The new PUC regulations did little to satisfy the insurance companies and they insisted the commercial coverage extended to whenever the driver had their app running. In response, several proposals backed by insurance company lobbyists, were presented to the California legislature calling to overwrite PUC’s regulations and include stricter rules for permits and licensing. However, their principal demand was for mandatory commercial liability insurance for drivers even when they have no passengers.

The Compromise

At this point the legislature has conceded that PUC, and PUC alone, has regulatory authority over ridesharing companies. Local taxi cab regulators have no authority, meaning special city permits and licensing requirements do not apply. The bill, which was passed by the California State Assembly and State Senate in late August of 2014, will require drivers to have $50,000 coverage per person for death and injuries; $100,000 damage coverage per accident; and $30,000 coverage for property damage. The ride-share companies also must have $200,000 in excess liability to cover costs of accidents that exceed policy limits. However, the question remains, which insurance policy provides the extra $200,000 in coverage for drivers who cause accidents on personal trips while running on apps on their smartphones. This has yet to be adequately addressed and resolved.

Are There Any Other Alternative Solutions?

Many states are claiming that the ride-share companies are coming into their communities in full force, blatantly ignoring any regulations or restrictions that are passed. However, ride-shares have agreed in several states to provide $1 million in commercial coverage for whenever a ridesharing driver has a passenger. They claim to have offered solutions to deal with the insurance gap but, at this point, they have not agreed to the level of commercial coverage during the times that insurers are demanding.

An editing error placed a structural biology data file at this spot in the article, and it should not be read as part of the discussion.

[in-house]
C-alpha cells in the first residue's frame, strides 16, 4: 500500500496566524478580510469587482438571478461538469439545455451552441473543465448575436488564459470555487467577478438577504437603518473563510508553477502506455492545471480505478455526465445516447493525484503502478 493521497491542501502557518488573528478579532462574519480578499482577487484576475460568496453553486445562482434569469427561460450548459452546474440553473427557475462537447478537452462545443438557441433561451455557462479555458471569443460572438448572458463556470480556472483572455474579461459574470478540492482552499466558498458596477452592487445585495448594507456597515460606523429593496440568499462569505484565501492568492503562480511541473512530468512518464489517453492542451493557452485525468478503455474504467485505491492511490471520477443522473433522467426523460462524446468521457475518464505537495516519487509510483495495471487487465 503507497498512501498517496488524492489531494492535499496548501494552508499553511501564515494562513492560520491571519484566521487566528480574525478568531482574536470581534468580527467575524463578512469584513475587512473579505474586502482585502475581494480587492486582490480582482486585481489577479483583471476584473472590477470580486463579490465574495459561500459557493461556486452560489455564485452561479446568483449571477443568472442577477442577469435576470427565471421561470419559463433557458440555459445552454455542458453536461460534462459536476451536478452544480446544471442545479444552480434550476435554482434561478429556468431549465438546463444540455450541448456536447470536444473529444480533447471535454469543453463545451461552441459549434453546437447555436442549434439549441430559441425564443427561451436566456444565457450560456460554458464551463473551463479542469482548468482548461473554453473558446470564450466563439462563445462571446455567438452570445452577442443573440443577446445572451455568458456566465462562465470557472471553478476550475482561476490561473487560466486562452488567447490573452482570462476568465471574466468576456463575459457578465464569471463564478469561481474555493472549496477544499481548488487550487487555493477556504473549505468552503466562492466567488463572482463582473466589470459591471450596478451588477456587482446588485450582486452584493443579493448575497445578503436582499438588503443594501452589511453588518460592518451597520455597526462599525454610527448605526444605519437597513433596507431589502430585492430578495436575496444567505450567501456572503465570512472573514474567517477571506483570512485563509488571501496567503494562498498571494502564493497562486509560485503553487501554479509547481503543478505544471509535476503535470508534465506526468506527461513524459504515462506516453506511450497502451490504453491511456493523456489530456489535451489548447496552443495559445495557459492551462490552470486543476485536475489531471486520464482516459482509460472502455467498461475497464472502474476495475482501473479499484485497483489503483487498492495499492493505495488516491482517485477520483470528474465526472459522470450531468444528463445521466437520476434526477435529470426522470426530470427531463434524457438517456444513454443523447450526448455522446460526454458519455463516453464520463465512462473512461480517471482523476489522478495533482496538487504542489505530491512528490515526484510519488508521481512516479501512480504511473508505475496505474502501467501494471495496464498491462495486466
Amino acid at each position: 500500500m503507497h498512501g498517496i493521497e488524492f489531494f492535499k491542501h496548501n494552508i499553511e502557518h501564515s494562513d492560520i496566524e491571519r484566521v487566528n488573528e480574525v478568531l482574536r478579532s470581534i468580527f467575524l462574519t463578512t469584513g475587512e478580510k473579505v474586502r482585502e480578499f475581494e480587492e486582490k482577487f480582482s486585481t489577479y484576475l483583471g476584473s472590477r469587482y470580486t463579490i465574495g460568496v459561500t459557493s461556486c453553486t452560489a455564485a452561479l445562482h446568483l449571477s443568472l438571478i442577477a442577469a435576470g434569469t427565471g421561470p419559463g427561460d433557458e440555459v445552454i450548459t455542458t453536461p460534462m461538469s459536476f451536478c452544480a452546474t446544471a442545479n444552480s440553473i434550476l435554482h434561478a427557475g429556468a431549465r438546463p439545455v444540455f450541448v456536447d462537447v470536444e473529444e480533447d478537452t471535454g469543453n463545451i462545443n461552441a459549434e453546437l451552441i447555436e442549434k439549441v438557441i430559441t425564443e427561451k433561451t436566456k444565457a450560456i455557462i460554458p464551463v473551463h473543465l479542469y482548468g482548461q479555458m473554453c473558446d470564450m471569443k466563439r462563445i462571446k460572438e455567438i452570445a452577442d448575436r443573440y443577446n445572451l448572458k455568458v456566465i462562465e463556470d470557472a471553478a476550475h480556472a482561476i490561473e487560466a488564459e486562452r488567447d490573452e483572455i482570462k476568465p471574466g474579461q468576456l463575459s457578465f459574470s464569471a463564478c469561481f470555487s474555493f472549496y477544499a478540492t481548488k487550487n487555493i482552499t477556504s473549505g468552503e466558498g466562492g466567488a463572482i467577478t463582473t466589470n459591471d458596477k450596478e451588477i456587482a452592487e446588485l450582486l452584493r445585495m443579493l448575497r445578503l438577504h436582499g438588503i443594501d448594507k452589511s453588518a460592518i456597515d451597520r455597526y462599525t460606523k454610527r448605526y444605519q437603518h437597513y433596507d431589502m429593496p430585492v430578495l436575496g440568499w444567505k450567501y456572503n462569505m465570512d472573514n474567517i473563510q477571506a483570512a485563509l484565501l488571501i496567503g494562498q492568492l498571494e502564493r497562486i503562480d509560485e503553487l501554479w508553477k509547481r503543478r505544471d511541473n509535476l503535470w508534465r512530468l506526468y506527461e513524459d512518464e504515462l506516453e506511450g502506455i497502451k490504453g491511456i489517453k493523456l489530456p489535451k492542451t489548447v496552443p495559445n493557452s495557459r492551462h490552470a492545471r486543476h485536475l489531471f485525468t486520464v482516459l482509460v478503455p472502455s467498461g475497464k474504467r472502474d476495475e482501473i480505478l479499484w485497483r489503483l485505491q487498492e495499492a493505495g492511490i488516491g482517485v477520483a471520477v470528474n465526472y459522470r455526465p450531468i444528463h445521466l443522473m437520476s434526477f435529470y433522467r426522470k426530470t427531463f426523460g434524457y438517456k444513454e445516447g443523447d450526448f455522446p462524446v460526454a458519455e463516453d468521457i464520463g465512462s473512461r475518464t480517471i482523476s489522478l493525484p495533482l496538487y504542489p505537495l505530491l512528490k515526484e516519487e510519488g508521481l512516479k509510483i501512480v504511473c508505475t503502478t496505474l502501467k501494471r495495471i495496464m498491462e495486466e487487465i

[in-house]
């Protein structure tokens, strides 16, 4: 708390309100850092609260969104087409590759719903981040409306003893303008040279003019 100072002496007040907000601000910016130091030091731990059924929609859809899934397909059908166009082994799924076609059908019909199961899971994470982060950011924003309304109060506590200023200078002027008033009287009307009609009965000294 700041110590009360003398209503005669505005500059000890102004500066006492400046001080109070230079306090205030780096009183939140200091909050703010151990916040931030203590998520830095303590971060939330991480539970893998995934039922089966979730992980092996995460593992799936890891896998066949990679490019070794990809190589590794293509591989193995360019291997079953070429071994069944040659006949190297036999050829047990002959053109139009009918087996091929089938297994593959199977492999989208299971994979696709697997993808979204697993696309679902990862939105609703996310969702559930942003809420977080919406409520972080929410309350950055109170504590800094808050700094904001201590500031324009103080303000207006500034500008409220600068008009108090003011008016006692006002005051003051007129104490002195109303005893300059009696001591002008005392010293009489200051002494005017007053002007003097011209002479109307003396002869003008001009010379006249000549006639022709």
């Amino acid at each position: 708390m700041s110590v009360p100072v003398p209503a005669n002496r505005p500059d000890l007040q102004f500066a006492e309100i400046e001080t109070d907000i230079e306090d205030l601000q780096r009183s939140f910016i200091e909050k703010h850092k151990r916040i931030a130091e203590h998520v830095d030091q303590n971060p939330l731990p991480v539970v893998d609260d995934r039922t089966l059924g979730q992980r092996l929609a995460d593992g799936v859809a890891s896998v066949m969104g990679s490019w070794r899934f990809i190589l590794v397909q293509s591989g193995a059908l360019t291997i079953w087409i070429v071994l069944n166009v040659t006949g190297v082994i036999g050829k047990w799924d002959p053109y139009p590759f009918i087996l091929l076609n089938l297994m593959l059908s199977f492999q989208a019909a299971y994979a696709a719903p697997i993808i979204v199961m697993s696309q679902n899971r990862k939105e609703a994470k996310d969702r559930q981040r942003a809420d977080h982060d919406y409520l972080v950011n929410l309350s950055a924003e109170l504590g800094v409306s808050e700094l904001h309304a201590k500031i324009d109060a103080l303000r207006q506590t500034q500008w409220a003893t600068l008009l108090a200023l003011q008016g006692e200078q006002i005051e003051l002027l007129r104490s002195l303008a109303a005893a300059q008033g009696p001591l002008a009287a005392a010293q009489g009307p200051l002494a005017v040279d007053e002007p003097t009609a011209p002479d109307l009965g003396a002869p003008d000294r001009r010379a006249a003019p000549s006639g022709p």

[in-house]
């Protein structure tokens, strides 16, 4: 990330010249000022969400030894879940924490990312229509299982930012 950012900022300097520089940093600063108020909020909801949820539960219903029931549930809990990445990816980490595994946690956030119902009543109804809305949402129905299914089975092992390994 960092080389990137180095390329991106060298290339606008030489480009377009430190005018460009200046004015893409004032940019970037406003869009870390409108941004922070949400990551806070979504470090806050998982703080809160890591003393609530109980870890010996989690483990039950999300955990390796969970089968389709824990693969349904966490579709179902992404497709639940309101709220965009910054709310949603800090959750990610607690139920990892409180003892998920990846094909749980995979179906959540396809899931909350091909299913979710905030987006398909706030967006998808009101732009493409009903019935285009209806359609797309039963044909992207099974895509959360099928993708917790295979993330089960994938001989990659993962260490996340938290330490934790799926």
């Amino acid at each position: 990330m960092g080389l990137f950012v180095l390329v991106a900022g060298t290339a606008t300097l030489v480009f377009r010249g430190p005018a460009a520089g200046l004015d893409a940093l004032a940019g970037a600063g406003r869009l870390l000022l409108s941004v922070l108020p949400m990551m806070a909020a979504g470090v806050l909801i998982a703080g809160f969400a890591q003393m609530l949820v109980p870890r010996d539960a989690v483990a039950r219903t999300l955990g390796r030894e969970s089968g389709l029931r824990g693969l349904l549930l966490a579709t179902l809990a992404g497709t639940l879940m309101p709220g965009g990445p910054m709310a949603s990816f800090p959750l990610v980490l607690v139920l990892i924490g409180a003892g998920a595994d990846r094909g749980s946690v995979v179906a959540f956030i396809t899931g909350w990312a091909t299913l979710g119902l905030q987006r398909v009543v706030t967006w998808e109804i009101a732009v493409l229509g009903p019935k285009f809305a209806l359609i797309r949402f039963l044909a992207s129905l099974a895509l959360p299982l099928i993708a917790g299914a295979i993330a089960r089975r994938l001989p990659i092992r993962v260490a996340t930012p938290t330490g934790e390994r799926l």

State governments and other regulators have varied on their methods when trying to deal with ride-sharing companies. The following are some examples of the different approaches:

  • In Washington, D.C. the state legislature is considering a bill that would set minimum commercial insurance. There is a proposal from the D.C. Taxi Cab Commission to regulate ride-sharing companies so that their commercial insurance coverage would be the primary coverage for personal vehicles.
  • Connecticut and Kansas send alerts to ride-sharing drivers that they may not be covered by their personal auto insurance policies while driving for the company.
  • In Washington State there was a proposed state bill mandating a study of ride-sharing companies that must provide a report to the legislature examining issues such as insurance coverage requirements and safety regulations. This bill was defeated. However, the Seattle City Council passed an ordinance that requires drivers to have commercial insurance coverage whenever that driver is available for a ride.
  • The Chicago City Council passed an ordinance requiring ride-sharing companies to provide $1 million of primary noncontributory coverage. Additionally, they must have $1 million in liability coverage for themselves, and $1 million for the drivers from acceptance to the conclusion of the ride.
  • Cease and desist letters have been issued to ridesharing companies by cities in Michigan, Missouri, Nebraska, New Mexico, Ohio, Pennsylvania and the Texas cities of Austin, Dallas, Houston and San Antonio.

Although the ride-sharing companies have agreed to comply with some state legislation, critics continue to argue that the legislature is not entitled to regulate the “sharing economy” and interfere with legitimate technological business models. With the rise of technology will come an increased number of unforeseen issues concerning insurance coverage, the state legislatures will continue to wrestle with new snags in the system and the law will change at a rate that the public has never before seen?

NBA Will Likely Slam Dunk Sterling in Upcoming Lawsuits

In the aftermath of his famous racist comments, billionaire Donald Sterling has hired a posse of lawyers. Apparently he is not willing to go down without a fight. In fact, as of May 16, Sterling’s lawyers wrote the NBA, stating Sterling is refusing to pay the $2.5 million in fines, and has threatened to sue the league. The letter claims Sterling is not in violation of any rules of the NBA constitution, and the NBA is violating Sterling’s due process rights by banning him and slapping him with such a huge fine.